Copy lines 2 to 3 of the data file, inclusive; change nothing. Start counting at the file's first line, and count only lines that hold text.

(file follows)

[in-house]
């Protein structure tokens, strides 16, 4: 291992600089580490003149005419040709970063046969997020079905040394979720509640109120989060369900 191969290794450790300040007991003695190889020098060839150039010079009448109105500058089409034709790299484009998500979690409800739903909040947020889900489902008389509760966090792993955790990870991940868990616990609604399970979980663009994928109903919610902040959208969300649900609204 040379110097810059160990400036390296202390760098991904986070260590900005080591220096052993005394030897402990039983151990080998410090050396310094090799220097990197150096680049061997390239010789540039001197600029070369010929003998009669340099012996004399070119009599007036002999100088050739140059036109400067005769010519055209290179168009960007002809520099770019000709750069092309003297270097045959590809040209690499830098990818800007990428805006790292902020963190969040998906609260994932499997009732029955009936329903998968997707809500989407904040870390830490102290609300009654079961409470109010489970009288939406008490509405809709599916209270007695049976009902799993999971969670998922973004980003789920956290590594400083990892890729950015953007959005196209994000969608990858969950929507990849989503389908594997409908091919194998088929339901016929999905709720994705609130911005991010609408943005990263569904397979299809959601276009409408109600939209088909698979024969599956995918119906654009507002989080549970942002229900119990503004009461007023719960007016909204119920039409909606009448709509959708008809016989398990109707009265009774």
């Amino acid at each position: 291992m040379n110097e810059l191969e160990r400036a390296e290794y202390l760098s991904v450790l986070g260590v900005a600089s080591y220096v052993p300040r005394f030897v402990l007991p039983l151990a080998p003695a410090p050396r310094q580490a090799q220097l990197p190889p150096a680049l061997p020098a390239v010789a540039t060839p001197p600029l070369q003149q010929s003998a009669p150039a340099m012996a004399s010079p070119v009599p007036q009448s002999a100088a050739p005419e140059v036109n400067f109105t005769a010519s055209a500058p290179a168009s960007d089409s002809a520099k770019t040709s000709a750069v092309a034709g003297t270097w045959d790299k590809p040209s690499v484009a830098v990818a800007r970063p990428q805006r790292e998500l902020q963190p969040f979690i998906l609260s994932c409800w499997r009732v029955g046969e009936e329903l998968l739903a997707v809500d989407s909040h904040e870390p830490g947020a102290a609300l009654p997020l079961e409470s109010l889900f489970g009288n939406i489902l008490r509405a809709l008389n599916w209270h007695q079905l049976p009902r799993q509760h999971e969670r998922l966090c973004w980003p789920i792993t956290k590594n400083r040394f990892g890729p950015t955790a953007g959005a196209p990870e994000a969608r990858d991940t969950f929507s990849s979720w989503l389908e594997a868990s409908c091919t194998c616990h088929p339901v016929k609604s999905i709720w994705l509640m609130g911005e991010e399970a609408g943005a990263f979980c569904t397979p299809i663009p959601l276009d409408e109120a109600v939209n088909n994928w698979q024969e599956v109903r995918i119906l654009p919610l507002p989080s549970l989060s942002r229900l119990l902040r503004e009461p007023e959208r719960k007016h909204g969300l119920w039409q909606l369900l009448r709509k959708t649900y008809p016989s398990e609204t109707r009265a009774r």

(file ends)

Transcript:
């Protein structure tokens, strides 16, 4: 291992600089580490003149005419040709970063046969997020079905040394979720509640109120989060369900 191969290794450790300040007991003695190889020098060839150039010079009448109105500058089409034709790299484009998500979690409800739903909040947020889900489902008389509760966090792993955790990870991940868990616990609604399970979980663009994928109903919610902040959208969300649900609204 040379110097810059160990400036390296202390760098991904986070260590900005080591220096052993005394030897402990039983151990080998410090050396310094090799220097990197150096680049061997390239010789540039001197600029070369010929003998009669340099012996004399070119009599007036002999100088050739140059036109400067005769010519055209290179168009960007002809520099770019000709750069092309003297270097045959590809040209690499830098990818800007990428805006790292902020963190969040998906609260994932499997009732029955009936329903998968997707809500989407904040870390830490102290609300009654079961409470109010489970009288939406008490509405809709599916209270007695049976009902799993999971969670998922973004980003789920956290590594400083990892890729950015953007959005196209994000969608990858969950929507990849989503389908594997409908091919194998088929339901016929999905709720994705609130911005991010609408943005990263569904397979299809959601276009409408109600939209088909698979024969599956995918119906654009507002989080549970942002229900119990503004009461007023719960007016909204119920039409909606009448709509959708008809016989398990109707009265009774």
């Amino acid at each position: 291992m040379n110097e810059l191969e160990r400036a390296e290794y202390l760098s991904v450790l986070g260590v900005a600089s080591y220096v052993p300040r005394f030897v402990l007991p039983l151990a080998p003695a410090p050396r310094q580490a090799q220097l990197p190889p150096a680049l061997p020098a390239v010789a540039t060839p001197p600029l070369q003149q010929s003998a009669p150039a340099m012996a004399s010079p070119v009599p007036q009448s002999a100088a050739p005419e140059v036109n400067f109105t005769a010519s055209a500058p290179a168009s960007d089409s002809a520099k770019t040709s000709a750069v092309a034709g003297t270097w045959d790299k590809p040209s690499v484009a830098v990818a800007r970063p990428q805006r790292e998500l902020q963190p969040f979690i998906l609260s994932c409800w499997r009732v029955g046969e009936e329903l998968l739903a997707v809500d989407s909040h904040e870390p830490g947020a102290a609300l009654p997020l079961e409470s109010l889900f489970g009288n939406i489902l008490r509405a809709l008389n599916w209270h007695q079905l049976p009902r799993q509760h999971e969670r998922l966090c973004w980003p789920i792993t956290k590594n400083r040394f990892g890729p950015t955790a953007g959005a196209p990870e994000a969608r990858d991940t969950f929507s990849s979720w989503l389908e594997a868990s409908c091919t194998c616990h088929p339901v016929k609604s999905i709720w994705l509640m609130g911005e991010e399970a609408g943005a990263f979980c569904t397979p299809i663009p959601l276009d409408e109120a109600v939209n088909n994928w698979q024969e599956v109903r995918i119906l654009p919610l507002p989080s549970l989060s942002r229900l119990l902040r503004e009461p007023e959208r719960k007016h909204g969300l119920w039409q909606l369900l009448r709509k959708t649900y008809p016989s398990e609204t109707r009265a009774r």